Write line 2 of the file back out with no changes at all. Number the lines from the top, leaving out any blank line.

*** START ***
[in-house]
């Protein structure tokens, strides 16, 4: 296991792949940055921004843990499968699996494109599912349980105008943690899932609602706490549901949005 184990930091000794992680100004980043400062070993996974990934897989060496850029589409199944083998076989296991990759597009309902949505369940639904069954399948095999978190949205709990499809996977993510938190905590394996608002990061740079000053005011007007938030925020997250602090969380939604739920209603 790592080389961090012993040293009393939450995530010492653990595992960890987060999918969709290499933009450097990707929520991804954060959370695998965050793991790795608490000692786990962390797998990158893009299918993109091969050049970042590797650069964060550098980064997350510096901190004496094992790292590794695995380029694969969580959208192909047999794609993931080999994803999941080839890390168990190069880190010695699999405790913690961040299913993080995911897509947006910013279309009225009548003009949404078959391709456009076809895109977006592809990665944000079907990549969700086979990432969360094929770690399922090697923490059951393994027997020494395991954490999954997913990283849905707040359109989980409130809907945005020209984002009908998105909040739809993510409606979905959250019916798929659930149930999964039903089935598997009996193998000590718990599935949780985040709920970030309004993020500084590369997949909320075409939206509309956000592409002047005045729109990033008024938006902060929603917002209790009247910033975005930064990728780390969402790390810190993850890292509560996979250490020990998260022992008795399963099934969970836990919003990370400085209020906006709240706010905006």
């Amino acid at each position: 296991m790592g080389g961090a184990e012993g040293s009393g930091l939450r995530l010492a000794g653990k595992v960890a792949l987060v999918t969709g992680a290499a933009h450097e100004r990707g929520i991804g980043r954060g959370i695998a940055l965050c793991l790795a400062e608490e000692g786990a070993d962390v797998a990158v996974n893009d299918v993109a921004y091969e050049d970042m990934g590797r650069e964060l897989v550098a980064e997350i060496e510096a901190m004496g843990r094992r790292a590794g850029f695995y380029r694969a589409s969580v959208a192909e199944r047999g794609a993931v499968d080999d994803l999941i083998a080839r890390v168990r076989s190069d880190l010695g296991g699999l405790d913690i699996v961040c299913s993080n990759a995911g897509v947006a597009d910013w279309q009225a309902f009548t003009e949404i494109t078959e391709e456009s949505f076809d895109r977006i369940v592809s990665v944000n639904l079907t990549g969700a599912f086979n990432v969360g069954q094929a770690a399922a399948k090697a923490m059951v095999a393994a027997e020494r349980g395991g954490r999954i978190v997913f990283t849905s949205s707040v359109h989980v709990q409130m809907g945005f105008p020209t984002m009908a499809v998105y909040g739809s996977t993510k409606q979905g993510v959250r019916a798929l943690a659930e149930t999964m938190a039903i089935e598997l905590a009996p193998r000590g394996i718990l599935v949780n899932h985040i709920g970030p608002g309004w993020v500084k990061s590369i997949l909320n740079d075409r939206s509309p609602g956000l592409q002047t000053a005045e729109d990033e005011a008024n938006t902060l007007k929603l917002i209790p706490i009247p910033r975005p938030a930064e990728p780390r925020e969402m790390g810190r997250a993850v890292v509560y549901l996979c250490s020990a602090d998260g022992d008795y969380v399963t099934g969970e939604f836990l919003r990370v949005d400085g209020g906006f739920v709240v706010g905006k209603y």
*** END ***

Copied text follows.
């Protein structure tokens, strides 16, 4: 296991792949940055921004843990499968699996494109599912349980105008943690899932609602706490549901949005 184990930091000794992680100004980043400062070993996974990934897989060496850029589409199944083998076989296991990759597009309902949505369940639904069954399948095999978190949205709990499809996977993510938190905590394996608002990061740079000053005011007007938030925020997250602090969380939604739920209603 790592080389961090012993040293009393939450995530010492653990595992960890987060999918969709290499933009450097990707929520991804954060959370695998965050793991790795608490000692786990962390797998990158893009299918993109091969050049970042590797650069964060550098980064997350510096901190004496094992790292590794695995380029694969969580959208192909047999794609993931080999994803999941080839890390168990190069880190010695699999405790913690961040299913993080995911897509947006910013279309009225009548003009949404078959391709456009076809895109977006592809990665944000079907990549969700086979990432969360094929770690399922090697923490059951393994027997020494395991954490999954997913990283849905707040359109989980409130809907945005020209984002009908998105909040739809993510409606979905959250019916798929659930149930999964039903089935598997009996193998000590718990599935949780985040709920970030309004993020500084590369997949909320075409939206509309956000592409002047005045729109990033008024938006902060929603917002209790009247910033975005930064990728780390969402790390810190993850890292509560996979250490020990998260022992008795399963099934969970836990919003990370400085209020906006709240706010905006």